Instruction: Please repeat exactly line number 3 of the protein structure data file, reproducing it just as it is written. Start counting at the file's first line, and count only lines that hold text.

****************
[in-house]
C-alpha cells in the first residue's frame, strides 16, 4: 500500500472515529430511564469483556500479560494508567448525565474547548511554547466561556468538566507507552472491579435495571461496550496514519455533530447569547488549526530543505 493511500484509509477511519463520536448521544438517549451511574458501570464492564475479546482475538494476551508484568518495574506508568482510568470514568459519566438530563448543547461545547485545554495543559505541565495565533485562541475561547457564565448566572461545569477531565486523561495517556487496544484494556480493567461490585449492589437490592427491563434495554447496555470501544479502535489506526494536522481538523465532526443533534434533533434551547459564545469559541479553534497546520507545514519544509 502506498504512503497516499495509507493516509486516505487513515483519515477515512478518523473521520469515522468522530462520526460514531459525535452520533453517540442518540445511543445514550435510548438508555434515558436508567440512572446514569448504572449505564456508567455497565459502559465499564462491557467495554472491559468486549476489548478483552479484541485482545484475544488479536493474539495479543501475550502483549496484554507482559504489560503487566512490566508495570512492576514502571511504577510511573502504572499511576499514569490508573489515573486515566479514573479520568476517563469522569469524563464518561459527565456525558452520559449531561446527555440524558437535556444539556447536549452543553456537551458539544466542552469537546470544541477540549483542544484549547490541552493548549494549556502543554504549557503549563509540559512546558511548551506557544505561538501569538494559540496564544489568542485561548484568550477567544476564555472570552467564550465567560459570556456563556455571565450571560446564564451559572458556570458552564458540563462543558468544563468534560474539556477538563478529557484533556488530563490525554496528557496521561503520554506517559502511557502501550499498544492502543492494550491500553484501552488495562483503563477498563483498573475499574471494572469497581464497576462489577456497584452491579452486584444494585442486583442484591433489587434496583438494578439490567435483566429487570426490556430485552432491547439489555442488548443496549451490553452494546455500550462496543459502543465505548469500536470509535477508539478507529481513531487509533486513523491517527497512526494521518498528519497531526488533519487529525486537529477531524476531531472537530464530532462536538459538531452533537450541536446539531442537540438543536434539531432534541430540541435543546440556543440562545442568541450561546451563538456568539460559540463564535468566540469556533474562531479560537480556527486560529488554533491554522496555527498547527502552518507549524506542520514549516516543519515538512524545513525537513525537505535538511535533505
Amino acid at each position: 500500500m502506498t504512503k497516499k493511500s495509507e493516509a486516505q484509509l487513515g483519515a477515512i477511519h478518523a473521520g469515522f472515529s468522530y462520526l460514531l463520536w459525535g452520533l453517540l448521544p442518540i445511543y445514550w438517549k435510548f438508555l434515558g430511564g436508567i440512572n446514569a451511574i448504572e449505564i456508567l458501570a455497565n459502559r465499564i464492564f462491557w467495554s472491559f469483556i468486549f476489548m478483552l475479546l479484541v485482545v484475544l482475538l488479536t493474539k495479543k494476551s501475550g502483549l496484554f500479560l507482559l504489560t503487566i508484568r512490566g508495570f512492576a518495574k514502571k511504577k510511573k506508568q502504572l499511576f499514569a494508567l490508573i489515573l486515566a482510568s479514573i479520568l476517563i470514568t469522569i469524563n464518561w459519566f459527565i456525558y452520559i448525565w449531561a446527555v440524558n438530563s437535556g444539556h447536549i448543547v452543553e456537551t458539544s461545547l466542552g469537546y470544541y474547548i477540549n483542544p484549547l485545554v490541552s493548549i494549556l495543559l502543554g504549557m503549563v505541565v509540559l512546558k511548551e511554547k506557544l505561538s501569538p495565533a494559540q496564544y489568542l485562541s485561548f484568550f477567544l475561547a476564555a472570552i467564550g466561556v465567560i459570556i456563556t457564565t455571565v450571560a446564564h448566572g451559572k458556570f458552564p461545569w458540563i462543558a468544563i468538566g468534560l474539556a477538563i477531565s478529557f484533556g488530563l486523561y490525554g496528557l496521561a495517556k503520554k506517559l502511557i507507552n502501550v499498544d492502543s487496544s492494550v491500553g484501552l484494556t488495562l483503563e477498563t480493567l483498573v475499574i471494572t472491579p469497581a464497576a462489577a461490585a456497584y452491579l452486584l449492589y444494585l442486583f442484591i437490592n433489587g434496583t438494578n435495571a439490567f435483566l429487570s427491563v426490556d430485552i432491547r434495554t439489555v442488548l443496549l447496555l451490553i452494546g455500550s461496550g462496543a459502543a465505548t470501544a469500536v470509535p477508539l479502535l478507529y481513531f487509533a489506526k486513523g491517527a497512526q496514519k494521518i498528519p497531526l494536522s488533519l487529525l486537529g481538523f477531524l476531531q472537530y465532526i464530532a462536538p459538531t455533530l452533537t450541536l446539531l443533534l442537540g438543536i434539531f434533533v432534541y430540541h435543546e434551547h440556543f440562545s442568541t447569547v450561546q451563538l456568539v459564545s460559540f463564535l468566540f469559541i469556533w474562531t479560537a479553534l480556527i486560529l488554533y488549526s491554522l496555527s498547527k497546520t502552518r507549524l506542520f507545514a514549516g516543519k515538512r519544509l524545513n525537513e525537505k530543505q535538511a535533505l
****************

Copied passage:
Amino acid at each position: 500500500m502506498t504512503k497516499k493511500s495509507e493516509a486516505q484509509l487513515g483519515a477515512i477511519h478518523a473521520g469515522f472515529s468522530y462520526l460514531l463520536w459525535g452520533l453517540l448521544p442518540i445511543y445514550w438517549k435510548f438508555l434515558g430511564g436508567i440512572n446514569a451511574i448504572e449505564i456508567l458501570a455497565n459502559r465499564i464492564f462491557w467495554s472491559f469483556i468486549f476489548m478483552l475479546l479484541v485482545v484475544l482475538l488479536t493474539k495479543k494476551s501475550g502483549l496484554f500479560l507482559l504489560t503487566i508484568r512490566g508495570f512492576a518495574k514502571k511504577k510511573k506508568q502504572l499511576f499514569a494508567l490508573i489515573l486515566a482510568s479514573i479520568l476517563i470514568t469522569i469524563n464518561w459519566f459527565i456525558y452520559i448525565w449531561a446527555v440524558n438530563s437535556g444539556h447536549i448543547v452543553e456537551t458539544s461545547l466542552g469537546y470544541y474547548i477540549n483542544p484549547l485545554v490541552s493548549i494549556l495543559l502543554g504549557m503549563v505541565v509540559l512546558k511548551e511554547k506557544l505561538s501569538p495565533a494559540q496564544y489568542l485562541s485561548f484568550f477567544l475561547a476564555a472570552i467564550g466561556v465567560i459570556i456563556t457564565t455571565v450571560a446564564h448566572g451559572k458556570f458552564p461545569w458540563i462543558a468544563i468538566g468534560l474539556a477538563i477531565s478529557f484533556g488530563l486523561y490525554g496528557l496521561a495517556k503520554k506517559l502511557i507507552n502501550v499498544d492502543s487496544s492494550v491500553g484501552l484494556t488495562l483503563e477498563t480493567l483498573v475499574i471494572t472491579p469497581a464497576a462489577a461490585a456497584y452491579l452486584l449492589y444494585l442486583f442484591i437490592n433489587g434496583t438494578n435495571a439490567f435483566l429487570s427491563v426490556d430485552i432491547r434495554t439489555v442488548l443496549l447496555l451490553i452494546g455500550s461496550g462496543a459502543a465505548t470501544a469500536v470509535p477508539l479502535l478507529y481513531f487509533a489506526k486513523g491517527a497512526q496514519k494521518i498528519p497531526l494536522s488533519l487529525l486537529g481538523f477531524l476531531q472537530y465532526i464530532a462536538p459538531t455533530l452533537t450541536l446539531l443533534l442537540g438543536i434539531f434533533v432534541y430540541h435543546e434551547h440556543f440562545s442568541t447569547v450561546q451563538l456568539v459564545s460559540f463564535l468566540f469559541i469556533w474562531t479560537a479553534l480556527i486560529l488554533y488549526s491554522l496555527s498547527k497546520t502552518r507549524l506542520f507545514a514549516g516543519k515538512r519544509l524545513n525537513e525537505k530543505q535538511a535533505l